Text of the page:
Via The Hill, and about a thousand other outlets:
Herman Cain told members of his staff that he is “reassessing” his decision to remain in the race for the Republican presidential nomination following new allegations that he conducted a 13-year-long affair with an Atlanta businesswoman.
“Cain told senior staff this morning that he is “reassessing” whether to stay in race. Will make final decision soon,” Robert Costa, a reporter for the National Review, tweeted Tuesday.
That report was then confirmed by campaign manager Mark Block to ABC News.
National Review has the transcript of the call.
This will all be used to justify Politico’s original reporting, but nothing could be farther from the truth. The issue never was whether the settlements or allegations of sexual harassment were fair game; I took the position at the very beginning that they were legitimate vetting issues but that the public was entitled to facts as to the allegations, not just Politico’s characterization.
Early on I also suggested that what Politico really was doing was trying to smoke out other accusers, and that in fact was the effect. We’ll never know the truth of what happened, and for most of the accusers we don’t even know their names or what the accusations were, but it worked.
Is it bad that it worked? Well, the result is that a candidate who may (I repeated “may” not “does”) have skeletons in the closet likely will be forced from the race. That’s not bad.
But next time the broad characterizations, anonymous sources, and media fishing expedition may be directed at a Republican candidate who does not have skeletons in the closet, it just will be made to look like he does.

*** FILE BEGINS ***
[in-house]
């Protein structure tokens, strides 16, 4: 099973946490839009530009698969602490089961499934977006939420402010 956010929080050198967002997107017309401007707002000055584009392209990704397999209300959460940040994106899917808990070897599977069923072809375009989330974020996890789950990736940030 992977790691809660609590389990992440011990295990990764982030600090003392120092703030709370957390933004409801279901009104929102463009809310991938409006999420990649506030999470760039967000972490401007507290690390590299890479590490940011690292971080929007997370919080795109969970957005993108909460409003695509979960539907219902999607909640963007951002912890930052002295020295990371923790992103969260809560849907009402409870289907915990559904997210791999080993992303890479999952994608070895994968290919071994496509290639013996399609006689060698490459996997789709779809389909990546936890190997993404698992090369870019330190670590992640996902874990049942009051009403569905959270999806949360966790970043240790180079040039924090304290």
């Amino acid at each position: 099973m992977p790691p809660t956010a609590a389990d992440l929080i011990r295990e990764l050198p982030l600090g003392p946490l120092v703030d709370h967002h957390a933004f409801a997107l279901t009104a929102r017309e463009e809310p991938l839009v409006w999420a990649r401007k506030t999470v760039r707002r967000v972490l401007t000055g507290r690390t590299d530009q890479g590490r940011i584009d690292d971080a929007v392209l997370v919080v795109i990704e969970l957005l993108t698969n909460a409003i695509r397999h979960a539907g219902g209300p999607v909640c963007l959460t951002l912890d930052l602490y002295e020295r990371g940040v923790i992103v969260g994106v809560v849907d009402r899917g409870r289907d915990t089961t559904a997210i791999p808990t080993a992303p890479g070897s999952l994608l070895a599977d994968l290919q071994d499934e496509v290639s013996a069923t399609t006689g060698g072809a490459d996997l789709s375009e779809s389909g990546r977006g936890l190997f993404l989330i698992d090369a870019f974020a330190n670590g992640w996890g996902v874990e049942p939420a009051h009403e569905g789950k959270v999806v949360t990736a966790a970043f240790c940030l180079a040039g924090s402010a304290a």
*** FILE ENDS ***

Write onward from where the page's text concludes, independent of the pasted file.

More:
Update: Shortly after this post, Jim Vandehei posted his justification of Politico’s reporting. It’s pretty much what you would expect. He uses the volume of complaints — most of which he fails to acknowledge remain anonymous and unspecified to the public — to justify the use of anonymous and unspecified accusations. Those which were specified had nothing to do with Politico’s reporting.
Politico’s chicanery is exemplified in this passage:
He needs voters to believe that Karen Kraushaar is a liar, too — that she was so sensitive or so vindictive that she marched into the NRA’s human resources department in 1999 to file a bogus sexual harassment complaint against Cain, then her boss. Cain says the only thing he recalls ever saying to her was that she was the same height as his wife.
In fact, Kraushaar never has revealed what her accusations were despite being released from a confidentiality agreement, and the public never has seen a shred of evidence to support the unknown accusations. Yet Vandehei acts as if Herman Cain needs people to disbelieve Kraushaar; how can we believe or disbelieve that which we don’t even know?
We are so far down the rabbit hole that there isn’t even any light.
And, good post at Neo-Neocon, Cain and the women: what constitutes enough proof?
Shouldn’t we (or reporters) demand somethingelse—besides a couple of friendly but non-intimate inscriptions in a book, which she alleges Cain made? A compromising note would do; it’s not necessary to have a semen-stained blue dress. Did White not save an especially tender text message or voicemail recording, as lovers often do? Were there no sweet-nothing emails?
And who was sending most of those 61 calls or text messages that Smith’s records provided: Smith herself, or Cain?
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